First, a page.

Liberal Gun Club in the News Again

A 1200 person gun club probably wouldn’t be a big news item if it weren’t for the fact that the club were made up of gun-loving progressives who had a few bad things to say about the NRA. In that case, the press is all over it. I wrote about this group a few weeks ago, when The Blaze first did an article about them. I do think this group is serious and not a false-flag front for interests that are pushing for more gun control.

It’s a difficult issue, because I can understand how they might be turned off by the gun rights being branded politically as a right-of-center belief, and a lot of gun rights groups don’t really do a whole lot to try to dissuade people from that viewpoint, and a few actively use gun rights as a lever for other right-wing causes.

But it is a fact that NRA endorses far more Republicans than Democrats because far more Republicans are better on the gun issue. I still challenge the Liberal Gun Club to outline a viable political strategy for starting a pro-Second Amendment insurgency from within the Democratic Party, which is where they could be the most useful. If being part of the Liberal Gun Club means loving your guns, but continuing to vote for the very people that vote for gun control because they are a-okay on other issues, you’re just window dressing. More importantly, your window dressing for those very people who defile the Second Amendment, because you’re advertising that you love guns and are fine with their policies. Do you love your guns enough to vote your gun rights? That’s the question they should answer.

61 thoughts on “Liberal Gun Club in the News Again”

  1. I was a member for a while and hung around the forums but left both in disgust after getting repeatedly scolded for being “uncivil” when I made such comments as saying I thought requiring several hundred dollars worth of training to receive a carry permit was ridiculous.

    Whatever individual members say, the organization as a whole is just fine and dandy with “reasonable restrictions”. That’s why after I moved on from them I joined the SAF and eventually the NRA.

    1. I think that’s probably LGC’s potential value. A liberal discovers guns, joins LGC, and hopefully progresses from there and realizes what a right is. That sounds like the progression you went through.

      It would be difficult for someone who has spent their whole life in a left-wing echo chamber to suddenly join The Evil Corporate Gun Lobby NRA and start voting Republican. The evolution from being an Occupy hippie to waving a Gadsden flag doesn’t happen overnight.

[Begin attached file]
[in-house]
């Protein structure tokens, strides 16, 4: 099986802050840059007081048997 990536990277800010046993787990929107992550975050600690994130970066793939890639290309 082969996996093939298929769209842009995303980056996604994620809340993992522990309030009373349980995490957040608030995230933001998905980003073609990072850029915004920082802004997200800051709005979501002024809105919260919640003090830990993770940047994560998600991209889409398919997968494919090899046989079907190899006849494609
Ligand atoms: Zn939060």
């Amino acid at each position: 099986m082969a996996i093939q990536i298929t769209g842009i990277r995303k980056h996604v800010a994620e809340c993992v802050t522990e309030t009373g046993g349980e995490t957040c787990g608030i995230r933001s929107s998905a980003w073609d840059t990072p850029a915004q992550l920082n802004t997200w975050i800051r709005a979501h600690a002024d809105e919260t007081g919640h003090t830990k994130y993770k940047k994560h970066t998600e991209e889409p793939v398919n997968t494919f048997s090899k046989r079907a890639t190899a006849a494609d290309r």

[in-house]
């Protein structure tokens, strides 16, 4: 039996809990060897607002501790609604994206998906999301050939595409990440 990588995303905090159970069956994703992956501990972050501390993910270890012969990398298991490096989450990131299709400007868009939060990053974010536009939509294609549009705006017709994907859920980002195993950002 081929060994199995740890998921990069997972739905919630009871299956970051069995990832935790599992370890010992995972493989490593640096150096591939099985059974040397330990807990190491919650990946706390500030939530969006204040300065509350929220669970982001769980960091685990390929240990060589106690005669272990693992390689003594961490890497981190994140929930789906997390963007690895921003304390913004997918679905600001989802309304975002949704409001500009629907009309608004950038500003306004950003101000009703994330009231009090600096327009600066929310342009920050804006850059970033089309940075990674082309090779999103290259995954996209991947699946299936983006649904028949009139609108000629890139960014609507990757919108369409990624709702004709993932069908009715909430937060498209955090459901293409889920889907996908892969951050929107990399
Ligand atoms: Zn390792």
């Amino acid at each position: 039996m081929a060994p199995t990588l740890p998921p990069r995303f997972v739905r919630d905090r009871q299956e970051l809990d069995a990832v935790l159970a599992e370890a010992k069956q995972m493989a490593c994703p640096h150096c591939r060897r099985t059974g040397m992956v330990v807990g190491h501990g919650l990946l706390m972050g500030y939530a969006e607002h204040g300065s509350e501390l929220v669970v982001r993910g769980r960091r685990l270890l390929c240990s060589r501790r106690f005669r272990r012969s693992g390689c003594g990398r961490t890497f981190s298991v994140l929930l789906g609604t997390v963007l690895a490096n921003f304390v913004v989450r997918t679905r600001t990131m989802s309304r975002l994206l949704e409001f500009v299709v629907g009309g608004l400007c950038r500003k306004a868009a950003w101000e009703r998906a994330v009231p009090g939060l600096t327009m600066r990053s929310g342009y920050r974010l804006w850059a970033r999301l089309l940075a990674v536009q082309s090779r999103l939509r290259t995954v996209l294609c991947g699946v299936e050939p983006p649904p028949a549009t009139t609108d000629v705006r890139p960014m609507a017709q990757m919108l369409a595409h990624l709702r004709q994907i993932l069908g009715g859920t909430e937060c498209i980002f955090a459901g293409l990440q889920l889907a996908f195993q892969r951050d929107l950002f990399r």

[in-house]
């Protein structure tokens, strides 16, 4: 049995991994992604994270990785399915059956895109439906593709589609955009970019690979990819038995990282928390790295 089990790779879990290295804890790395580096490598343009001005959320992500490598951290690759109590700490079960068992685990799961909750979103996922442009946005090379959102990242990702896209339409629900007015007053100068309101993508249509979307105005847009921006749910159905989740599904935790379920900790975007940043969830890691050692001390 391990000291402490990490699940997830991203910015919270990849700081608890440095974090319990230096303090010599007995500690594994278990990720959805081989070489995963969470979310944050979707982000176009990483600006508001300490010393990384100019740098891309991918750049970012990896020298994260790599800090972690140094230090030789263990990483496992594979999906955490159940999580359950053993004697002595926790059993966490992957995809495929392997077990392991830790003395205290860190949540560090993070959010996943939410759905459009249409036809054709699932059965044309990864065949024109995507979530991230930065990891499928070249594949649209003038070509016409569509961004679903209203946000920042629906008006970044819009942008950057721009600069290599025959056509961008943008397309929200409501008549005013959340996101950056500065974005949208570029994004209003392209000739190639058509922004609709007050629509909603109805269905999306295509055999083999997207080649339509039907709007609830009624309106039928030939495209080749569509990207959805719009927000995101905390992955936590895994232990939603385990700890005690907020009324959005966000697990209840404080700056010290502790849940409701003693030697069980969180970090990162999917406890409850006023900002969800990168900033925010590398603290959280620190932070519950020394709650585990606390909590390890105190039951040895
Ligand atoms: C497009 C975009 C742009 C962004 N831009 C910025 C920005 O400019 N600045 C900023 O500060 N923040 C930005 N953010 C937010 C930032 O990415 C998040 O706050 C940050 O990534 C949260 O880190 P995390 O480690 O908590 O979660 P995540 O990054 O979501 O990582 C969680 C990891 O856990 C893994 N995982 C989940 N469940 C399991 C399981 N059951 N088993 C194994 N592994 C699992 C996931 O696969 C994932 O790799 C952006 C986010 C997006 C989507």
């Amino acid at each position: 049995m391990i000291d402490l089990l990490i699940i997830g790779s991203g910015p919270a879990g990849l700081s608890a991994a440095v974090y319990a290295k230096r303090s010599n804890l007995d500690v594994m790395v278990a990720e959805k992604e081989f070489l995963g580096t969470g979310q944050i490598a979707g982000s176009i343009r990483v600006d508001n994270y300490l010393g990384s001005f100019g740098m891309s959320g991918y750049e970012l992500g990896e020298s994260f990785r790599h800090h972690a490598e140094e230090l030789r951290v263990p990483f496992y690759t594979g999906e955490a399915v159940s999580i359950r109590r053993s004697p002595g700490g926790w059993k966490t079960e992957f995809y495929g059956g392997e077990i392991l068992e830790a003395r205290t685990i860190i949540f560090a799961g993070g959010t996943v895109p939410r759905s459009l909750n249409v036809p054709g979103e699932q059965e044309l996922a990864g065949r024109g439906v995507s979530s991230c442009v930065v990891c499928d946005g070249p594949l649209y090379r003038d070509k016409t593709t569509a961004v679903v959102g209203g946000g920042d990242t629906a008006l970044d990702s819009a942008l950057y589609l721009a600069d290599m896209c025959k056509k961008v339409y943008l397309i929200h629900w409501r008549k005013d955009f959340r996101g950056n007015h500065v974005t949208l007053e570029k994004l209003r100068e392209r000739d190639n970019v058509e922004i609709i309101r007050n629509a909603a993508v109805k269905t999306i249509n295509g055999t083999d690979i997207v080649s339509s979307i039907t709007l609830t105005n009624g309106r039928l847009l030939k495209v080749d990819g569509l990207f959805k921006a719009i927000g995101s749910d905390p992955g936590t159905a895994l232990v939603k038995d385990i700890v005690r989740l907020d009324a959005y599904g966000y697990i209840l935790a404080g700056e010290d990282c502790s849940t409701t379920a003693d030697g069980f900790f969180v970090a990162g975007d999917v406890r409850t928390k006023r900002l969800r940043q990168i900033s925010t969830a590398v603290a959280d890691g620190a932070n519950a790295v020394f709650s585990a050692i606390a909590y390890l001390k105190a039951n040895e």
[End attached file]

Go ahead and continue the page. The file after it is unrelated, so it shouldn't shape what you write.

I don’t know if a goodly number of people actually make that progression through LBC, but I hope so.

    2. I left because anarcho-communists like myself don’t fit in with authoritarian Democrats or with authoritarian Republicans. The apologism for imperialism and drone warfare got old.

  2. Spare me. I guess you can’t be a pro-choice republican either if you voted for Mitt. What is your plan? or I guess you can’t support Gay marriage because it is against the republican platform.

    I am a liberal gun owner…but I am not a single issue voter.

    1. You can be, but if you voted for Mitt Romney, and vote for Republican generally, then you don’t really care a whole lot about it, do you? I am nominally pro-choice, but I don’t vote abortion, because in the big picture it’s not one of my big issues. I’m not saying these guys can’t support gun rights, but at some point if it’s important enough to you to make a big deal out of it by creating your own organization, you have to vote it. That doesn’t necessarily have to mean voting for Republicans, but primary challenging some anti-gun Dems, or even some wishy washy Dems, would be a nice strategy.

      It’s kind of like if I started my own pro-choice organization, that lamented the left-wing politics of Planned Parenthood and NARAL, chiding them for supporting so many Democrats instead of Republicans, without acknowledging that maybe there’s a good reason those groups don’t support more right-wing Republicans.

      1. primary challenging some anti-gun Dems, or even some wishy washy Dems, would be a nice strategy.

        Have they made any organized effort to help pro-gun dems over the antis? Even if they’re too small to influence primaries, getting the foundations of an insurgency in place would be great.

        They can gay marry each other, have abortions, and trash “rethuglicans” all day long, I don’t care.
        If I thought they were doing anything to advance gun rights I’d support them anyway. But if they do nothing but give the media fodder to bash the NRA with, they can piss off.

        And does that ABC news article seriously use “gun industry” and an exact synonym for “NRA”?

        1. And does that ABC news article seriously use “gun industry” and an exact synonym for “NRA”?


          People on The Other Side seem to really think that’s how it works.

          Perhaps because of absorbing so much anti-“corporate” propaganda, and because, well, so much on the left is top-down organization, not real-grass-roots.

          When all you know is getting your marching orders from Move On, that’s all you know how to see…

        2. I don’t think they were using it as a synonym, but I think the purpose was to show the gun industry would only back the NRA, because they are evil, and shit like that. It was ABC’s ignorance on parade, for sure. And as the previous commenter notes, they really do believe that. I thought it was just rhetoric until their communications among themselves because more out in the open.